Nisha Nigil Haroon, MD, DM, DNB, MSc; J. Michael Paterson, MSc; Ping Li, PhD; Robert D. Inman, MD; Nigil Haroon, MD, PhD, DM
Disclaimer: The opinions, results, and conclusions reported in this article are those of the authors and are independent from the funding sources. No endorsement by ICES or the Ontario Ministry of Health and Long-Term Care is intended or should be inferred. Parts of this material are based on data and information compiled and provided by CIHI; however, the analyses, conclusions, opinions, and statements expressed herein are those of the authors and not necessarily those of CIHI.
Grant Support: By the Arthritis Center of Excellence; The Arthritis Society; and ICES, which is funded by a grant from the Ontario Ministry of Health and Long-Term Care.
Disclosures: Dr. N. Haroon reports grants from the Arthritis Society, nonfinancial support from the Institute of Clinical Evaluative Sciences, and grants from Toronto General and Western Hospital Foundation during the conduct of the study and personal fees from AbbVie, Amgen, Celgene, Janssen, UCB, and Hospira outside the submitted work. Authors not named here have disclosed no conflicts of interest. Forms can be viewed at www.acponline.org/authors/icmje/ConflictOf InterestForms.do?msNum=M14-2470.
Editors' Disclosures: Christine Laine, MD, MPH, Editor in Chief, reports that she has no financial relationships or interests to disclose. Darren B. Taichman, MD, PhD, Executive Deputy Editor, reports that he has no financial relationships or interests to disclose. Cynthia D. Mulrow, MD, MSc, Senior Deputy Editor, reports that she has no relationships or interests to disclose. Deborah Cotton, MD, MPH, Deputy Editor, reports that she has no financial relationships or interest to disclose. Jaya K. Rao, MD, MHS, Deputy Editor, reports that she has stock holdings/options in Eli Lilly and Pfizer. Sankey V. Williams, MD, Deputy Editor, reports that he has no financial relationships or interests to disclose. Catharine B. Stack, PhD, MS, Deputy Editor for Statistics, reports that she has stock holdings in Pfizer.
Reproducible Research Statement:Study protocol and statistical code: Available from Dr. Nigil Haroon (e-mail, Nigil.email@example.com). Data set: Not available.
Requests for Single Reprints: Nigil Haroon, MD, PhD, DM, Toronto Western Hospital, 1E-425, 399 Bathurst Street, Toronto Western Hospital, Toronto, Ontario M5T 2S8, Canada; e-mail, Nigil.Haroon@uhn.ca.
Current Author Addresses: Dr. N.N. Haroon: Department of Medicine, University of Toronto, 200 Elizabeth Street, 7th Floor, OP Program, Toronto, Ontario M5G 2C4, Canada.
Mr. Paterson and Dr. Li: Institute for Clinical Evaluative Sciences, G106-2075 Bayview Avenue, Toronto, Ontario M4N 3M5, Canada.
Dr. Inman: Toronto Western Hospital, 1EW-423, 399 Bathurst Street, Toronto, Ontario M5T 2S8, Canada.
Dr. N. Haroon: Toronto Western Hospital, 1EW-425, 399 Bathurst Street, Toronto, Ontario M5T 2S8, Canada.
Author Contributions: Conception and design: N.N. Haroon, J.M. Paterson, P. Li, R.D. Inman, N. Haroon.
Analysis and interpretation of the data: N.N. Haroon, J.M. Paterson, P. Li, R.D. Inman, N. Haroon.
Drafting of the article: N.N. Haroon, R.D. Inman, N. Haroon.
Critical revision of the article for important intellectual content: N.N. Haroon, J.M. Paterson, P. Li, R.D. Inman, N. Haroon.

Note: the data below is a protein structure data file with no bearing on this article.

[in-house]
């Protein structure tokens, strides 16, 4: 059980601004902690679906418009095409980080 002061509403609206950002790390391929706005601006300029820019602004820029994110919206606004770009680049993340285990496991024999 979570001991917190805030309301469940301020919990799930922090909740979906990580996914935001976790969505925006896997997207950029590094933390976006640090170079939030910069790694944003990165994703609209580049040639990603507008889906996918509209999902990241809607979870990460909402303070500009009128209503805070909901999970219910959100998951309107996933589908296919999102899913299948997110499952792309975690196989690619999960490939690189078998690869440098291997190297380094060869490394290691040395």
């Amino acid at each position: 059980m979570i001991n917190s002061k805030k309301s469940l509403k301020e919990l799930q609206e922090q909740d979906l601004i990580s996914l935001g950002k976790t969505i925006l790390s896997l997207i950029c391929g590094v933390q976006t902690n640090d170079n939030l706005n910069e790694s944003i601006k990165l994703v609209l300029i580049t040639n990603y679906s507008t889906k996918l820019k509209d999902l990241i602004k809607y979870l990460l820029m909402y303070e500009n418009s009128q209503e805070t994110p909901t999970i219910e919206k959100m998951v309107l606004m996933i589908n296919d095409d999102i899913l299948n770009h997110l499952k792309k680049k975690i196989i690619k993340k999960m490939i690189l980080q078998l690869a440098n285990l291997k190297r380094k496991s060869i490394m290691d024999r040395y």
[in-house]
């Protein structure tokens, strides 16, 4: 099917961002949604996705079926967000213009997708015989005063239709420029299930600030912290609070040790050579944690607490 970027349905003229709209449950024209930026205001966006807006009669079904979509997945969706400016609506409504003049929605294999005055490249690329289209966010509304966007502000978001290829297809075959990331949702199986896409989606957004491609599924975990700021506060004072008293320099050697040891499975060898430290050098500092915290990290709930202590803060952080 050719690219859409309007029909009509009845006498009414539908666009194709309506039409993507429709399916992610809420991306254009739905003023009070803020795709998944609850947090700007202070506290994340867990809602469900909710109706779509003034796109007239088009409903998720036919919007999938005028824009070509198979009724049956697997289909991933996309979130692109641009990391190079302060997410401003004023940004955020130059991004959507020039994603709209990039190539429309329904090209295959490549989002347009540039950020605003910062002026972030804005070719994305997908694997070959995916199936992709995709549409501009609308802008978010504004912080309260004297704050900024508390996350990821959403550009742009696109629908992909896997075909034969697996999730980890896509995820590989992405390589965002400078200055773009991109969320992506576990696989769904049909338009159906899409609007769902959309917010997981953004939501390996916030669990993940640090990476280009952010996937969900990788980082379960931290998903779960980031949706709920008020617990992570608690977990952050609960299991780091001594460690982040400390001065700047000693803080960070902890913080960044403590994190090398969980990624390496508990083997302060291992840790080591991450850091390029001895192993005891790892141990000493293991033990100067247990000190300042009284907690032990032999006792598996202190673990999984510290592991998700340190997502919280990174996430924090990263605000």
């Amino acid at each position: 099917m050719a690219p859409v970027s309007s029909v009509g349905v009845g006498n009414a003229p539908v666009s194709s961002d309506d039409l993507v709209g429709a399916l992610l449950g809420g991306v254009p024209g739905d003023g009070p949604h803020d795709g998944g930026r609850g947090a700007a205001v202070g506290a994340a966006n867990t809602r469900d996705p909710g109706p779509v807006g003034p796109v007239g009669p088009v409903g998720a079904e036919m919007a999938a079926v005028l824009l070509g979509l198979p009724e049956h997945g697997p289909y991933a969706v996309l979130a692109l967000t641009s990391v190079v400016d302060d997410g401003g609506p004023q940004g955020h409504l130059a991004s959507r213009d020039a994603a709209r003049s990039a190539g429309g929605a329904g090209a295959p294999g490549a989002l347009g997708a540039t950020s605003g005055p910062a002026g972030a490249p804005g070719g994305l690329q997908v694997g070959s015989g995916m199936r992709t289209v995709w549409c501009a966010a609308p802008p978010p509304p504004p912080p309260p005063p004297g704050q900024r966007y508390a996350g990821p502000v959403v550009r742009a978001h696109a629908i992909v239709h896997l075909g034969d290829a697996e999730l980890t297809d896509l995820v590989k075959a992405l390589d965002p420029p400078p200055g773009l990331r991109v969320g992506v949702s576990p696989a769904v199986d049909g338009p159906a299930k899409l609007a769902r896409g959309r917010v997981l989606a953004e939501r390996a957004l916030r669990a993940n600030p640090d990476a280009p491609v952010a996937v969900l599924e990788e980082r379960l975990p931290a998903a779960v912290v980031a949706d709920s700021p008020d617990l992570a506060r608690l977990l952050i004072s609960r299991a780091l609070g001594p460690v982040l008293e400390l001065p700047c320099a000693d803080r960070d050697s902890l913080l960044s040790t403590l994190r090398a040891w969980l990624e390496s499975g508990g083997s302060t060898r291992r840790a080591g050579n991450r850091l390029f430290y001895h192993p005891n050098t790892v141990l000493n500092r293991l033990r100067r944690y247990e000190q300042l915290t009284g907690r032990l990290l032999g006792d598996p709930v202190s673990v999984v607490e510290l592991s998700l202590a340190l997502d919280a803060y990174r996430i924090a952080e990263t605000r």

Final approval of the article: N.N. Haroon, J.M. Paterson, R.D. Inman, N. Haroon.
Statistical expertise: N.N. Haroon, P. Li, N. Haroon.
Obtaining of funding: R.D. Inman, N. Haroon.
Administrative, technical, or logistic support: J.M. Paterson, P. Li, R.D. Inman.
Haroon NN, Paterson JM, Li P, Inman RD, Haroon N. Patients With Ankylosing Spondylitis Have Increased Cardiovascular and Cerebrovascular Mortality: A Population-Based Study. Ann Intern Med. 2015;163:409-416. doi: 10.7326/M14-2470
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Published: Ann Intern Med. 2015;163(6):409-416.
Ankylosing spondylitis (AS) is a chronic inflammatory arthritis affecting the spine in young adults. It is associated with excess cardiovascular and cerebrovascular morbidity.
To determine whether patients with AS are at increased risk for cardiovascular and cerebrovascular mortality.
Population-based retrospective cohort study using administrative health data.
21 473 patients with AS aged 15 years or older and 86 606 comparators without AS, matched for age, sex, and location of residence.
The primary outcome was a composite of cardiovascular and cerebrovascular death. Hazard ratios (HRs) for vascular death were calculated; adjusted for history of cancer, diabetes, dementia, inflammatory bowel disease, hypertension, chronic kidney disease, and peripheral vascular disease; and, among those aged 66 years or older, relevant drug therapies. Independent risk factors for vascular mortality were identified in patients with AS.
The mean age of patients with AS was 46 years, and 53% were male. Patients and comparators were followed for 166 920 and 686 461 patient-years, respectively. Adjusted HRs for vascular death in AS were 1.36 (95% CI, 1.13 to 1.65) overall, 1.46 (CI, 1.13 to 1.87) in men, and 1.24 (CI, 0.92 to 1.67) in women. Significant risk factors for vascular death were age; male sex; lower income; dementia; chronic kidney disease; peripheral vascular disease; and, among patients aged 65 years or older, lack of exposure to nonsteroidal anti-inflammatory drugs and statins.
Diagnosis codes for AS were not validated in Ontario.
Ankylosing spondylitis is associated with increased risk for vascular mortality. A comprehensive strategy to screen and treat modifiable vascular risk factors in AS is needed.
The Arthritis Program, University Health Network, Toronto; and The Arthritis Society, Canada.
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Cardiology, Diabetic Nephropathy, Nephrology, Rheumatology.
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